Music of South Carolina
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|Music of the United States|
South Carolina is noted for being the birthplace of beach music, an offshoot of early R&B and rock 'n' roll that featured a shuffling beat which spawned the dance called The Shag. This Myrtle Beach-area dance is the official State Dance, although South Carolina has also contributed to two other famous dances, the Charleston in the 1920s, and the Big Apple in the 1930s.
South Carolina also has two official state songs: "Carolina", composed in 1911 with words by Henry Timrod and music by Anne Custis Burgess, and "South Carolina on My Mind", written in 1985 by Buzz Arledge and Hank Martin. The State also has an "official music", Negro spirituals, sacred Christian songs originally developed in the 19th century.
Notable bands and musicians
Perhaps the best known rock band to hail from South Carolina is Columbia's Hootie & the Blowfish, but other groups such as Spartanburg's The Marshall Tucker Band, The Swinging Medallions, Maurice Williams and the Zodiacs, alternative metal band Crossfade from Columbia, Charleston's indie Band of Horses, and Southern rock band Needtobreathe also hail from the Palmetto State.
Jazz saxophonist Chris Potter from Columbia has released over 15 CDs as a leader and performed as a sideman on more than 150 other albums. He is the leader of the Chris Potter Underground and has regularly performed with many world-class jazz musicians including Dave Holland and Pat Metheny. In the December, 2014 issue of Down Beat magazine, which featured the results of the annual readers poll, Potter was named the number one tenor saxophonist in the world.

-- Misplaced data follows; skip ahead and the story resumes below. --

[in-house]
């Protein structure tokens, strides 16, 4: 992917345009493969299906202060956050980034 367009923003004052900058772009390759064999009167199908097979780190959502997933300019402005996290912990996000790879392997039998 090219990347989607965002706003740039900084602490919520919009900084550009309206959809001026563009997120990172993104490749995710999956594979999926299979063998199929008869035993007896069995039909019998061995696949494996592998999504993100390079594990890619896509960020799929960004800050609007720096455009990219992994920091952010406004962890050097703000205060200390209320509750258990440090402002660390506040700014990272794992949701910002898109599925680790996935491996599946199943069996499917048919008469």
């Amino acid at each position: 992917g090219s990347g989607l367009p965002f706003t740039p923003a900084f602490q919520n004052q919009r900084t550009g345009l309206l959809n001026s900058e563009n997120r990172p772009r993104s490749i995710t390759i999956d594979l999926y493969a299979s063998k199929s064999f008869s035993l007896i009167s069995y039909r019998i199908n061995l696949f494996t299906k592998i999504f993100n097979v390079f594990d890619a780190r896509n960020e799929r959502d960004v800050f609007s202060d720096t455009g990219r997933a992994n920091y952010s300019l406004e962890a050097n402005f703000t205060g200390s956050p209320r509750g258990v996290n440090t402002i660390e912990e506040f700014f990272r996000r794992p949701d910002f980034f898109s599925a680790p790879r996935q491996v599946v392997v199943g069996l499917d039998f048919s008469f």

Other prominent musicians and singers born and/or raised in the state include James Brown, Dizzy Gillespie, Chubby Checker, Eartha Kitt, Peabo Bryson, Arthur Smith, Cat Anderson, Tom Delaney, Freddie Green, Drink Small, Johnny Helms, Jabbo Smith, Bill Benford, Tommy Benford, Nick Ashford, Darius Rucker, Josh Turner, Bill Anderson, Edwin McCain ("I'll Be" 1998), Duncan Sheik, Rob Thomas, John Phillips, Walter Hyatt, and David Ball.
The state's bluegrass scene has produced important bands such as The Hired Hands featuring pioneering 3-finger banjo player Dewitt "Snuffy" Jenkins and old time fiddler Homer "Pappy" Sherrill. Other notable groups are The Hinson Girls, featuring four sisters from Lancaster, and Palmetto Blue, featuring three South Carolina Folk Heritage Award Recipients: Chris Boutwell (2014), Ashley Carder (2012), and Larry Klein (2004), along with the Davis sisters Shellie and Anna, and banjoist Steve Willis. Bluesmen Pinkney "Pink" Anderson and Reverend Gary Davis were both from Laurens, S.C.
The Beach music classic "Stay" by Lancaster's Maurice Williams and the Zodiacs was #1 on the Billboard Hot 100 in 1960. James Brown's soul and funk song "I Got You (I Feel Good)" was #3 on the Hot 100 in 1966, and #1 on the Rhythm and Blues Singles. Greenville's Peabo Bryson's r&b song "A Whole New World" from Aladdin was #1 on the Hot 100 in 1993. Hootie & The Blowfish's roots rock song "Only Wanna Be With You" was #1 on the Mainstream Top 40 chart in 1995. Hootie's debut album Cracked Rear View was the best-selling album of 1995, the 7th best-selling album of the 90s, and is the 16th-best-selling album of all time. Their 2nd album Fairweather Johnson also went to #1 on the Billboard 200.